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Papillon: The Joe Papp Diary 2004

Joe Papp is a UCI Elite rider with the UPMC cycling team. He was a double stage winner at the 2003 Vuelta a Cuba (UCI 2.5) and in 2002 won the GS Mengoni Grand Prix, the BMC NYC Cycling Classic for elite amateur men and a stage at Superweek, among other events. Joe's writing is good enough to make boring races intriguing and intriguing races captivating.

Green Mountain Stage Race, Vermont, USA, September 3-6, 2004

Monday, September 6, 2004 - GMSR Stage 3 - Criterium

Checked out of the White Horse Inn (thanks Dave!) to head north to Burlington for the last stage of the race, a criterium that starts in the late afternoon. Before pulling out of the parking lot, I saw a hapless Justin Spinelli staring forlornly at his very fast-looking 2001 BMW coupe. He'd apparently locked the keys in the trunk, a difficult problem to solve on Labor Day in the mountains of Vermont. He had four hours until the start of the criterium, but I never saw him there. Justin, if you're reading this, send me an email and let me know if the tow truck guy broke your window or not.

Joe Papp chasing
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Despite not scoring any sprint points yesterday, I was still leading the competition before the start of today's stage. The course was about 1km around with six turns and a short climb to the line out of the last turn - just the type of circuit to favour a breakaway. And with the GC points between McCormack and Dionne close, the four intermediate sprints would be hotly contested.

Eneas was frustrated from yesterday and looking for some salvation today, and I just wanted one more good workout and maybe another good stage result before starting to rest a bit to peak for Univest. The plan was simple: warm-up properly for once (unlike last week at Chris Thater), start at the front, stay at the front until the first sprint, attack and go in the breakaway. For me at least, the plan was going to perfection as I warmed-up with Stig and congratulated him on dropping me yesterday after he set tempo on the climb while I sat in all day, got a great start in the race, nabbed Mark's wheel at the front and had a relatively comfortable first few trips around the course thanks to the two Louis Garneau riders who started the first lap as if it was their last. Colombian Lisban Quintero, who rides for one of America's Cycling Team's affiliated clubs, NECSA/Cuevas, did me a favour when he let me sneak in front of him in turn four after I'd lost a few places thanks to a bobbled approach to the corner, but other than that, it was smooth sailing up until the first sprint.

Obviously playing the role of good teammate, one of the Colavita riders helped open a gap for McCormack and Dionne as they were jamming down the hill into the last turn for the sprint. I was taken wide through the turn and lost Mark's wheel, and despite making a huge effort up the hill, I was still a few meters off the back of Dionne when they crossed the line. I swear to god that McCormack looked back at me and smiled, because in a flash he and Dionne were attacking past the cafés and restaurants that lined the road between turns one and two, this time with Aaron Olson doing the safe, legal, morally-acceptable and yet nonetheless incredibly frustrating job of flicking everyone else by easing up in the turn.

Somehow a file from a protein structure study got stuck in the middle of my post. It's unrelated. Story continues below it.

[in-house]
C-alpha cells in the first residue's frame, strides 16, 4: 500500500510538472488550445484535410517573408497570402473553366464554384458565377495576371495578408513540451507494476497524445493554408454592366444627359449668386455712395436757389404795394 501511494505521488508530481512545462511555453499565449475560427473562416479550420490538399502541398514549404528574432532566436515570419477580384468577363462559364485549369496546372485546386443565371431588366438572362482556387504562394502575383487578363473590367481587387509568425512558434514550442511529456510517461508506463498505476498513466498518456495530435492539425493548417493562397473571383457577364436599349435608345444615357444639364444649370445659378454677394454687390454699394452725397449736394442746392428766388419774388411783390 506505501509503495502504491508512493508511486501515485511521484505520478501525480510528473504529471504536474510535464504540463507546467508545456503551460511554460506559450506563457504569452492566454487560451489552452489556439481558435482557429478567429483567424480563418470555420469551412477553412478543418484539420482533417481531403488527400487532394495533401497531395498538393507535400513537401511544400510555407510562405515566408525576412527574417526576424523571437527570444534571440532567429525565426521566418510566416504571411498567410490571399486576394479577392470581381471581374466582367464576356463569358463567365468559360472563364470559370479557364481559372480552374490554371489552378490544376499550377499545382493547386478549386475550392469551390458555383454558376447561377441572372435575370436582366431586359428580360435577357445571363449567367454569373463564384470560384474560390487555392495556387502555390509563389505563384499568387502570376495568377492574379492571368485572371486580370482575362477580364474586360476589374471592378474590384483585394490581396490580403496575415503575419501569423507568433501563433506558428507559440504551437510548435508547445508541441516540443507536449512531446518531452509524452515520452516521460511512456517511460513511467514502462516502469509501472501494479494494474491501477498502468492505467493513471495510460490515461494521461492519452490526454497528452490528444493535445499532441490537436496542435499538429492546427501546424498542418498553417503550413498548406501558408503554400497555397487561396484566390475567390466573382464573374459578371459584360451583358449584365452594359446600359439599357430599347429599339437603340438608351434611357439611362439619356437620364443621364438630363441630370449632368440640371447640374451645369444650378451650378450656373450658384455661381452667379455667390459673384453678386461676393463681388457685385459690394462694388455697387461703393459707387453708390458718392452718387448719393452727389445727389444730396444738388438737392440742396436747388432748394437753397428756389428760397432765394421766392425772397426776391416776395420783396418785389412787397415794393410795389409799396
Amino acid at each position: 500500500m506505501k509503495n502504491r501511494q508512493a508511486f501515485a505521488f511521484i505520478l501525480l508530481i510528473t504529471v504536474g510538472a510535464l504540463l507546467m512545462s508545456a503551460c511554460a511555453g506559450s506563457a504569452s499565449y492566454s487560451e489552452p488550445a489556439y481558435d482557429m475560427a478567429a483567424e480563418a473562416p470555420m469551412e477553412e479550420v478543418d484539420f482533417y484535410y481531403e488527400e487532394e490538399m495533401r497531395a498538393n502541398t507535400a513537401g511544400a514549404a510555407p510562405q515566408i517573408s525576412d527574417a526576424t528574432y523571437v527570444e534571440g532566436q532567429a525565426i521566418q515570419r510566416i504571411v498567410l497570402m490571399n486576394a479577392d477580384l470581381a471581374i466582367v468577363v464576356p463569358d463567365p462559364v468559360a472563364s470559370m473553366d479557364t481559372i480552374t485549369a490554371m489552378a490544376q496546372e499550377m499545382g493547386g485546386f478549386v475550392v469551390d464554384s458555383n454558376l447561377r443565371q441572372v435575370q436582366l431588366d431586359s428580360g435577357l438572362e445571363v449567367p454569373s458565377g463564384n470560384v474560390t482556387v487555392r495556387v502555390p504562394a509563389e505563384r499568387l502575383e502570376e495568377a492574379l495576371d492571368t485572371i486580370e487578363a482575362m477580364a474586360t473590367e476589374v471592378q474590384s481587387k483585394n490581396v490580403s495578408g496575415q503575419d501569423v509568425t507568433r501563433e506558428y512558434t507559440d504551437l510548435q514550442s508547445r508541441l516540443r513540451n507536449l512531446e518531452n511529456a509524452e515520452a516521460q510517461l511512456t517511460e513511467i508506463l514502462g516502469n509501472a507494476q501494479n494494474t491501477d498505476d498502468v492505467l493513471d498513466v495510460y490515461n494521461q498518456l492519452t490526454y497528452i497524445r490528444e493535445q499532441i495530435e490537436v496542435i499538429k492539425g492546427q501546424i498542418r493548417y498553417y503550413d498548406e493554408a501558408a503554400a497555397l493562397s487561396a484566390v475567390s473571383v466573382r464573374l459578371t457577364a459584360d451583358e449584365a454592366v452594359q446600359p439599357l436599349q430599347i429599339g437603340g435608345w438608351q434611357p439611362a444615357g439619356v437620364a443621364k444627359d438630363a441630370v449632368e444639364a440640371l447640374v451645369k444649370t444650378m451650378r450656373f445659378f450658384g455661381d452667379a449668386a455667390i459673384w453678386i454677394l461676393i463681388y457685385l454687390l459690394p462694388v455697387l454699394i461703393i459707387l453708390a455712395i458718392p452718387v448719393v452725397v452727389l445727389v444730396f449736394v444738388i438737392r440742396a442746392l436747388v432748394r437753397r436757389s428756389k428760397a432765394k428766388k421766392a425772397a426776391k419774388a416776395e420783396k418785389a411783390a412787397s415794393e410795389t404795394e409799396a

It's truly amazing how a little gap of four or five seconds might as well be measured in minutes when you're riding at 100%, trying to bridge, without a watt or a heartbeat held in reserve. I was maxed for the next half lap, but couldn't get on. I swung off to see Todd Herriott on my wheel, a pattern that emerged for the rest of the race. With little organization in the chase, we couldn't bring back the break, despite the fact that at one point the gap was down to seven seconds. All the more frustrating was the fact that twice - once after only a few laps, and once later in the race - two small groups bridged.

I wasn't holding anything back, however, and while Eneas and I might have played it a bit better tactically, getting at least one of us up the road, my recovery from yesterday delighted me. Eneas did win the crowd prime for the field, which meant that over four days my share of the cash would be enough to pay my entry fee and meals. Woohoo! The GMSR isn't the richest race in the country, but it's been well-organized, with challenging courses, beautiful scenery and good competition, and I'm looking forward to next year's edition.

In the closing laps I started to come unglued, as the massive amount of work I'd done up until then caught up with me in the form of depleted muscle and liver glycogen stores. Still wanting to be in a position to do a good sprint, if for no other reason that to try to max out my power, I turned on the autopilot for the last lap and moved up from mid-point in the field into the top-12 by the last turn. As soon as I had my bike upright after leaning hard into the curve, I uncorked a massive effort and passed seven guys by the line for 5th in the sprint, 13th on the day and 15th in the final overall. My personal battle won, I shook hands with my colleagues and wished guys like Todd, Stig and Svatek good luck in San Francisco. Eneas and I counted the cash, then he and Nancy split for Connecticut while I drove west into the sunset and headed for New York.


Part One - Part Two - Part Three - Part Four - Part Five

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